One Door at a Time
The month of January brings to mind new beginnings, a time of firsts. The root of the Latin word for January (Ianuarius) comes from the Latin word for door (ianua). January, the “door” into the new year, is when we often feel compelled to invoke resolutions on how we will better ourselves: lose weight, consume less caffeine (as if!), pay down debt, learn to live with less…you get the point. The problem with fulfilling these intentions is we (myself included) neglect to make the commitments that are essential to making changes. And we’re not alone. Statistics show that 92 percent of people who make resolutions don’t keep them.
I believe we’d like to keep our commitments, but change is uncomfortable and sometimes the paths to it are peppered with potholes of anxiety. We tend to gravitate toward the smoothest route. You know, the familiar one that’s well-paved, neatly marked.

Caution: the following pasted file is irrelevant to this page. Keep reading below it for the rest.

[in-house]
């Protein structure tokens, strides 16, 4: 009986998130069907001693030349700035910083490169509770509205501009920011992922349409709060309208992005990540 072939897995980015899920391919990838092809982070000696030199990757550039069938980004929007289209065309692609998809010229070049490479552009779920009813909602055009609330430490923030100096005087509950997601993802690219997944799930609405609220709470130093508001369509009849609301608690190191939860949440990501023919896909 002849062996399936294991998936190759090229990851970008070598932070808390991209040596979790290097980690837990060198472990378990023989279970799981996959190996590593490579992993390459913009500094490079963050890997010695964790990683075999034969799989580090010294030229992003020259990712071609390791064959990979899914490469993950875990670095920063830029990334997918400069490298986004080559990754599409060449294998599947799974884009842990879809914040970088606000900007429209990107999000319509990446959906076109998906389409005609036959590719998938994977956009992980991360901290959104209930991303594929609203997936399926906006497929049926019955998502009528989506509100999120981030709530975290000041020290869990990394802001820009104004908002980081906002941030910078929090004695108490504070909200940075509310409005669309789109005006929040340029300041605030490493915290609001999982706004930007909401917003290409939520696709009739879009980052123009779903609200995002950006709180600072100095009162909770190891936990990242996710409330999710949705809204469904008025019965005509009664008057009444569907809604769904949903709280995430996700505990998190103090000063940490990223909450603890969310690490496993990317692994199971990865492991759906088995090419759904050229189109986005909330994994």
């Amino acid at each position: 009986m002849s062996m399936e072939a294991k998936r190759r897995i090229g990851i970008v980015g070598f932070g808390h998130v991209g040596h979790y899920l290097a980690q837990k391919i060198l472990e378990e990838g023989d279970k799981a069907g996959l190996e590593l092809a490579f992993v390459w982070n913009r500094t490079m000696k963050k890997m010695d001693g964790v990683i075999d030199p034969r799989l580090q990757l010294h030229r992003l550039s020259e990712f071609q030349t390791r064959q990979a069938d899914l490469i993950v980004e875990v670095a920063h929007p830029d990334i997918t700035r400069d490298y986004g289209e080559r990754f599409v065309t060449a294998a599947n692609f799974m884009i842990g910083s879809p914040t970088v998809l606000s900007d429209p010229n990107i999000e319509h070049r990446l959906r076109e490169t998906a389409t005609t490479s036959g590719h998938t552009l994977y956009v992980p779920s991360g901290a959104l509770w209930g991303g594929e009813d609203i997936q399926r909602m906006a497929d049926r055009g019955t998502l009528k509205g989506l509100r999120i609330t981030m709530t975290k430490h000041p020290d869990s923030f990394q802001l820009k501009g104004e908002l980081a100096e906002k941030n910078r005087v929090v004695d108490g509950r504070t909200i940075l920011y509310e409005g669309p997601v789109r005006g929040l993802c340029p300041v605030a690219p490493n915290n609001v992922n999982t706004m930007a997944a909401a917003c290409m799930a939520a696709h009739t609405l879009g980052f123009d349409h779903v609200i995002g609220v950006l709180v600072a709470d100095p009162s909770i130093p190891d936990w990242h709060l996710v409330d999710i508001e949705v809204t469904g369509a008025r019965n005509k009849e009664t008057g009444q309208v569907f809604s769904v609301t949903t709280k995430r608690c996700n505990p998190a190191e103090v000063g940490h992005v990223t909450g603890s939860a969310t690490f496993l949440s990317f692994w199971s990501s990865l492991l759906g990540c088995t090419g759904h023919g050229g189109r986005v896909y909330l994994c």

Each year we celebrate the Epiphany of the Lord. This year it’s on January 8. It is one of the oldest Christian feasts. First celebrated at the end of the second century before the Christmas holiday was established, Epiphany commemorates two firsts, both of which highlight the manifestation of Jesus’ divinity: the three kings’ visit to Jesus as an infant in Bethlehem and his baptism by John the Baptist.
These events were doors into the life and ministry of Jesus. They marked new beginnings. In light of our understanding of Jesus’ fully human and fully divine nature, we can conclude that his path included spiritual potholes like adversity and angst. So we shouldn’t be surprised when our own road is rocky.
As we enter 2017, many doors will stand before us. The ones we open and pass through will lead us down paths that are both familiar and brand-new. To ease the stress of the unknown and the fear that often accompanies new beginnings, consider the advice of St. Francis of Assisi: “Start by doing what’s necessary; then do what’s possible; and suddenly you are doing the impossible.”